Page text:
Mattijs van de Port holds professorships at both the University of Amsterdam and Vrije University Amsterdam. He has done research in Serbia on Gypsy musicians and since 2001 in Brazil where he explores global encounters on the threshold of candomblé temples in Bahia. He is the author of three monographs and several films, including Saborear Frutas Brasileiras (2013) and the Bahian trilogy The Possibility of Spirits (2016) and Knots and Holes (2018), and The Body Won’t Close (2021), the third in the Bahian trilogy. His work has won the Samodiva Award for “Best Film of the International Film Festival of Ethnographic Films 2017” in Sofia, Bulgaria, the Basil Wright Film Prize at the RAI Filmfestival 2021 in Bristol (UK), and the Excellence in Visual Anthropology Award at the Ethnocineca International Film Festival in Vienna (Austria).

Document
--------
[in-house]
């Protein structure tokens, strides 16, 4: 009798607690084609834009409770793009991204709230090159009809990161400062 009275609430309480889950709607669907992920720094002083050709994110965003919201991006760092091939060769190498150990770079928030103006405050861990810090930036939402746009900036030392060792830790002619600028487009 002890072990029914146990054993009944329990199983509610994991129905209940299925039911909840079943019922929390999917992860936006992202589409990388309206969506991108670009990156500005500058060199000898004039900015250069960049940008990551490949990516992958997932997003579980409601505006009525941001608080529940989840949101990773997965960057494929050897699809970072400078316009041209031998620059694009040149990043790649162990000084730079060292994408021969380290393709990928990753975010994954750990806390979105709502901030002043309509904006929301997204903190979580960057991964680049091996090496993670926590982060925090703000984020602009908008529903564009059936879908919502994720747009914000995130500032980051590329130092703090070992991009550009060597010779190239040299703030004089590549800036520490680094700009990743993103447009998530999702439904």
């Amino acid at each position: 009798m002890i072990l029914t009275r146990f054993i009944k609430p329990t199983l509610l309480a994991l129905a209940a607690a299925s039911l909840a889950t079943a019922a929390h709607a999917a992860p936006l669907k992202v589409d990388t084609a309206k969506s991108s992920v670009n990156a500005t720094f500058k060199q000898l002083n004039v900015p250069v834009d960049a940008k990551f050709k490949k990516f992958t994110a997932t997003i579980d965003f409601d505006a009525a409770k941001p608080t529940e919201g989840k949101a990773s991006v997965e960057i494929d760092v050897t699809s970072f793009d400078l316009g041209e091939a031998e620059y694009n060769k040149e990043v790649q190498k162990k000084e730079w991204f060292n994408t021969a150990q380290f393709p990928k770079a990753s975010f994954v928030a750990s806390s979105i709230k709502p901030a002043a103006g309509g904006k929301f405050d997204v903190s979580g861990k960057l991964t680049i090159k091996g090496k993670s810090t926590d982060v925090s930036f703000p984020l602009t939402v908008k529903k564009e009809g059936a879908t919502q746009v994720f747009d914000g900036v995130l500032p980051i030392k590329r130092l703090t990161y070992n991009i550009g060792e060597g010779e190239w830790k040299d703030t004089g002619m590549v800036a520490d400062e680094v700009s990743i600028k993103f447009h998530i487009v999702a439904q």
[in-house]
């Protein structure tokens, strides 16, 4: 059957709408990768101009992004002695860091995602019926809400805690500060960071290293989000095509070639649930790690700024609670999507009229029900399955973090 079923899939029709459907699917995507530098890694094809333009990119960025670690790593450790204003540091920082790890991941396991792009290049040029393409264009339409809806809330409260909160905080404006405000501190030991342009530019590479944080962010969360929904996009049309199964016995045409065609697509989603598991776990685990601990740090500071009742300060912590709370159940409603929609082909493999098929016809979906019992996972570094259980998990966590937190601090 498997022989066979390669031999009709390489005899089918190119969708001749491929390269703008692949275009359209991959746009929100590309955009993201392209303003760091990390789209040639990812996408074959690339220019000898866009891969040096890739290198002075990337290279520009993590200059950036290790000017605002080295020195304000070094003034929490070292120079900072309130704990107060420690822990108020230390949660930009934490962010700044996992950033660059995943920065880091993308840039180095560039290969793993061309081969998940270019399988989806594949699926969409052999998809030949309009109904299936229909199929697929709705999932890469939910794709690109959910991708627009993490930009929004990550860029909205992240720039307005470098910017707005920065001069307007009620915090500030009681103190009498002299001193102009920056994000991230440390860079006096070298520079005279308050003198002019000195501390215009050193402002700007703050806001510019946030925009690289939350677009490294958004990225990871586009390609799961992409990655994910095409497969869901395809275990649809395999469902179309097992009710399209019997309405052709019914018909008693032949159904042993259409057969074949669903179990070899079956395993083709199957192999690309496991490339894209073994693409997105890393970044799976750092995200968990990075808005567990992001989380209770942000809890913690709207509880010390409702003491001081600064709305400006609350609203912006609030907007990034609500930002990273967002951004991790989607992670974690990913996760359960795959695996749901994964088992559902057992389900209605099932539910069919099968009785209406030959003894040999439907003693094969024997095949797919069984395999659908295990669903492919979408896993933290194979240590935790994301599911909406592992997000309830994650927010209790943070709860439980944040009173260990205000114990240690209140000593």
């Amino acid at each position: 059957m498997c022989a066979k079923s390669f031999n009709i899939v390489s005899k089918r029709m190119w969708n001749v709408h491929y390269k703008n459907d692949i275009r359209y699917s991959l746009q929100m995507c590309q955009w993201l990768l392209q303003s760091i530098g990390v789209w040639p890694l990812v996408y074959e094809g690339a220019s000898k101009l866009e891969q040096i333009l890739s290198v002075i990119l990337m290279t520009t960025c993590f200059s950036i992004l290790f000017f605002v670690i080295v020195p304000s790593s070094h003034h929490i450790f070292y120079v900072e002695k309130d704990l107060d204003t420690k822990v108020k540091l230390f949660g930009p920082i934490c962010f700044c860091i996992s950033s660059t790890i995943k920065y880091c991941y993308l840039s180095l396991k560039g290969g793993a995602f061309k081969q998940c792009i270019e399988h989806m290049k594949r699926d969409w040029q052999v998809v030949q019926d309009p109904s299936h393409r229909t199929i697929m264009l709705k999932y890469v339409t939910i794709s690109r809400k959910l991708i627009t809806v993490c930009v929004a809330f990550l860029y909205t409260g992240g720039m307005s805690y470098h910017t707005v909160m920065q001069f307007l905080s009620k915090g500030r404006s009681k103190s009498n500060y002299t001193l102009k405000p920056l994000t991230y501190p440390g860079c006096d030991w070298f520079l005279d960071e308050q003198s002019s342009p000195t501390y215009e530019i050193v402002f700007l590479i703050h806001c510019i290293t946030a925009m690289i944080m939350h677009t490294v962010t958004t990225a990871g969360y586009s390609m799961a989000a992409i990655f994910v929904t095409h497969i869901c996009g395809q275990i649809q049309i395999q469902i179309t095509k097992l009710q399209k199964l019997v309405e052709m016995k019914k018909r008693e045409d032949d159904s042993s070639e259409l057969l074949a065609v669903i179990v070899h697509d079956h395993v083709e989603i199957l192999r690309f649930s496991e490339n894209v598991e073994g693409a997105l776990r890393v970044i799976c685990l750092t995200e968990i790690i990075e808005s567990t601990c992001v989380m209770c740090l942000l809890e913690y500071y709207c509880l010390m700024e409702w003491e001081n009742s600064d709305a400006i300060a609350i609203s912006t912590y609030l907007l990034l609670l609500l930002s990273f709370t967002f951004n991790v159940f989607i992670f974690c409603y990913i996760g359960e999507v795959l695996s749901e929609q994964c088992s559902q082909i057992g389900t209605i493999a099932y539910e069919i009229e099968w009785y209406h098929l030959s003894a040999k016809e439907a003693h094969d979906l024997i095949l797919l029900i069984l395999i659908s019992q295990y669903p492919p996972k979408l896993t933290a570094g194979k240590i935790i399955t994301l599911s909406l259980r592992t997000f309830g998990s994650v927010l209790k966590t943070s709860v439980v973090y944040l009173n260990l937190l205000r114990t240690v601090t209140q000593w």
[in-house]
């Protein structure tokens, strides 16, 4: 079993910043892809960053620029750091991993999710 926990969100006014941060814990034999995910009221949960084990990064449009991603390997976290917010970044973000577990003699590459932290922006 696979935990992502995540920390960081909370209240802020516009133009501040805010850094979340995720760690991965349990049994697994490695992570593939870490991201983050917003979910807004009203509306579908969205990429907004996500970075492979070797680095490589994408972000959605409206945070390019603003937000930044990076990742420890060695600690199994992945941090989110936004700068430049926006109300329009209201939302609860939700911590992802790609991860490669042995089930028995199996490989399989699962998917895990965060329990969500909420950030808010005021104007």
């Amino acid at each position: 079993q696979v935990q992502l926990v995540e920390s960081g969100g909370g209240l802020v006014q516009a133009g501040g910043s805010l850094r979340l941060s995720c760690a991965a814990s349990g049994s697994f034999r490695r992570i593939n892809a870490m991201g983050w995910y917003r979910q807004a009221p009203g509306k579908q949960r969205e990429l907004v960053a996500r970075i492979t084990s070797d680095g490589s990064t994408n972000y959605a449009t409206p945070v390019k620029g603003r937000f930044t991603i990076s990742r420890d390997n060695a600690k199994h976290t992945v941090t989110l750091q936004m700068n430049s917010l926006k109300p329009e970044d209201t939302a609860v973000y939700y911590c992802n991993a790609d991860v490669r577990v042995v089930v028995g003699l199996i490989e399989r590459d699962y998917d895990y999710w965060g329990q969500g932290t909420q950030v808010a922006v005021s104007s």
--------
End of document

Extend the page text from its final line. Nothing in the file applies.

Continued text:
30 November | 16:00-19:00

Wijnhaven room 3.48, Leiden University in The Hague

Image credit: Theodore Harris, 2011